Happy Hour Harmonica Podcast

Jason Ricci interview: part 1

September 15, 2023 Neil Warren Season 1 Episode 93
Happy Hour Harmonica Podcast
Jason Ricci interview: part 1
Happy Hour Harmonica Podcast +
Become a supporter of the show!
Starting at $3/month
Show Notes Chapter Markers

Jason Ricci joins me on episode 93 (and on episode 94)

In part one: Jason tells us how he started out in a punk band, with his bandmates suggesting he take up the harmonica. Of course, he took to it quickly, to become quite possibly the leading diatonic harmonica player of his generation. 
After initially developing his blues playing via the classic players, Jason moved to Memphis and developed his signature fast licks under the guidance of Pat Ramsey. Then, after getting into jazz and a brief flirtation with the saxophone, he started playing overblows, inspired by Howard Levy and the more blues based approach of Adam Gussow. 
Jason moved from Memphis for stints in various places, including Florida and jail, before settling in Nashville where he really made his presence known with his band Jason Ricci and New Blood.

To be continued...


Jason’s social media links::

Patreon page:

Tip Jason:



Jason's YouTube channel:

Baby Scratch My Back with the Nick Moss band:

Podcast website:

If you want to make a voluntary donation to help support the running costs of the podcast then please use this link (or visit the podcast website link above):

or sign-up to a monthly subscription to the podcast:

Spotify Playlist:
Also check out the Spotify Playlist, which contains most of the songs discussed in the podcast:

Podcast sponsors:
This podcast is sponsored by SEYDEL harmonicas - visit the oldest harmonica factory in the world at www.seydel1847.com  or on Facebook or Instagram at SEYDEL HARMONICAS

Support the show
Significance of the number 93 to Jason comes from his previous interest in the occult
Jason was born in 1974, and maybe isn’t the hot young thing of harmonica now
Born in Portland, Maine
Jason’s first played in a punk band at age 14, as vocalist with the other band members suggesting Jason add harmonica
Jason had previously played guitar and his teacher also played some harmonica and Jason took to it quickly
Uses guitar for songwriting
How harmonica fitted into a punk band: spoiler - not very well!
Started out learning the harmonica by listening to the classic blues players, and the nearby Boston blues scene
Mother was into blues and took a young Jason to blues concerts
Got serious about the harmonica age 17 or 18
Started getting gigs while at college, and he was focusing more on the music
John Nemeth lived close by to Jason around Idaho
Jason moved to Memphis in 1995, which was the start of his musical career really taking off
Started winning contests as soon as he moved to Memphis
First saw Billy Gibson playing in a club in Memphis, followed by Pat Ramsey
Jason was eager to learn the combination of fast licks and note selection from Pat’s playing
Pat Ramsey had previously played with Johnny Winter, which led to Jason playing on a Grammy winning album with Johnny Winter (Step Back)
Recorded harmonica for the Johnny Winter album in isolation, to scratch tracks
How Jason approached learning to play fast, including studying Pat Ramsey
Pat Ramsey was a father figure to Jason and the biggest influence on his playing
First album release was the self-titled ‘Jason Ricci’, which Jason is pleased has fallen into obscurity!
Believes a quality gate for releasing albums is a good thing, which may be one disadvantage of the internet these days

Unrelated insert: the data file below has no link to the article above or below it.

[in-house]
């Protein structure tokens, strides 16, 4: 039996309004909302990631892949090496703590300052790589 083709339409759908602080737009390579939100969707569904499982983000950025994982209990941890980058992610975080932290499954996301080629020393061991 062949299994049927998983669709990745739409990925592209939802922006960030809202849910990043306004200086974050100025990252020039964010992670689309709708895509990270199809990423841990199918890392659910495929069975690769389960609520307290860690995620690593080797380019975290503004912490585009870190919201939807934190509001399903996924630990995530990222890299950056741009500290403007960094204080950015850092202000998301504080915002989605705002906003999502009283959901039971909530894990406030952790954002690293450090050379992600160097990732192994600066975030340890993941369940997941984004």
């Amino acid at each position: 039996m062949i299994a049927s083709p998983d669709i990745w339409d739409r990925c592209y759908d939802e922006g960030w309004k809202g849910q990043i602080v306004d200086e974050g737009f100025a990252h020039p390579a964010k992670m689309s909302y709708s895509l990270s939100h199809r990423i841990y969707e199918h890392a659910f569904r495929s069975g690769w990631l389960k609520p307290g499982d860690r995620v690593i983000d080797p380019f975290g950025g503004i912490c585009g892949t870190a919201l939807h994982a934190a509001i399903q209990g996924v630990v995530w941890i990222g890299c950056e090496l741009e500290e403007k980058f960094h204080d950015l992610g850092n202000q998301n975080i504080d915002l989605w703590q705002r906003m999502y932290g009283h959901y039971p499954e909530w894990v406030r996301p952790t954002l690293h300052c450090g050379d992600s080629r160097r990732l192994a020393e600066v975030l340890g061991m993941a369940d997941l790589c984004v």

Almost took up the saxophone after coming out of a rehab detention centre, where he wasn’t allowed to play harmonica or even hear any music whatsoever
Fell in love with jazz, which prompted interest in the saxophone due to the limitations of the diatonic, but then discovered overblows
Heard the album UFO Tofu with Howard Levy playing with Bela Fleck, which turned Jason onto overblows
Jason doesn’t see a lot of valid comparisons between saxophone and harmonica
Understanding chords, arpeggios and scales is the key to developing
Dennis Gruenling (and Carlos del Junco) is the closest blues harmonica player to obtain a saxophone sound
Adam Gussow was the first influence for Jason taking up overblows, from a blues context
Have to really want the notes available via overblows in order to master them
Is able to play without overblows when the music calls for it (such as straight blues)
Overblow notes come out naturally during Jason’s playing
Use of overblows during fast runs
Learnt to set-up harmonica for overblows, especially before harmonica’s improved from 2011 onwards
Need to play overblows to emulate Jason’s modern blues and jazz approach, but some aspects are possible without overblows
Influence of Charlie Parker
Doesn’t read music
Left Memphis to move to Jackson, Mississippi, to Florida, North Carolina and then to Nashville
Formed Jason Ricci and New Blood band in the early 2000s
Continuous touring with New Blood for ten years
Some of the challenges the band faced as they became more successful
Jason made his name with New Blood
Blood On The Road album and lyrics drawn from Jason’s life experiences
Harmonica often overshadows Jason’s lyrics, which often mean more to him as they’re so personal
Doesn’t want to sing old blues songs that aren’t related to his own experiences, and writing contemporary lyrics is more appealing to a younger audience
Reasons for the success of New Blood
Done With The Devil album was nominated for Best Blues Rock album award, and some jazz songs on that
Classical influence on Jason’s playing coming from a fascination with the violin
Also a fan of free jazz
I have been learning the violin since the pandemic
What Jason has learnt most from listening to the violin
Jason created a harmonica caprice, inspired by the violin, and more classical inspired harmonica on his latest album
No plans to release a solo harmonica album of caprices!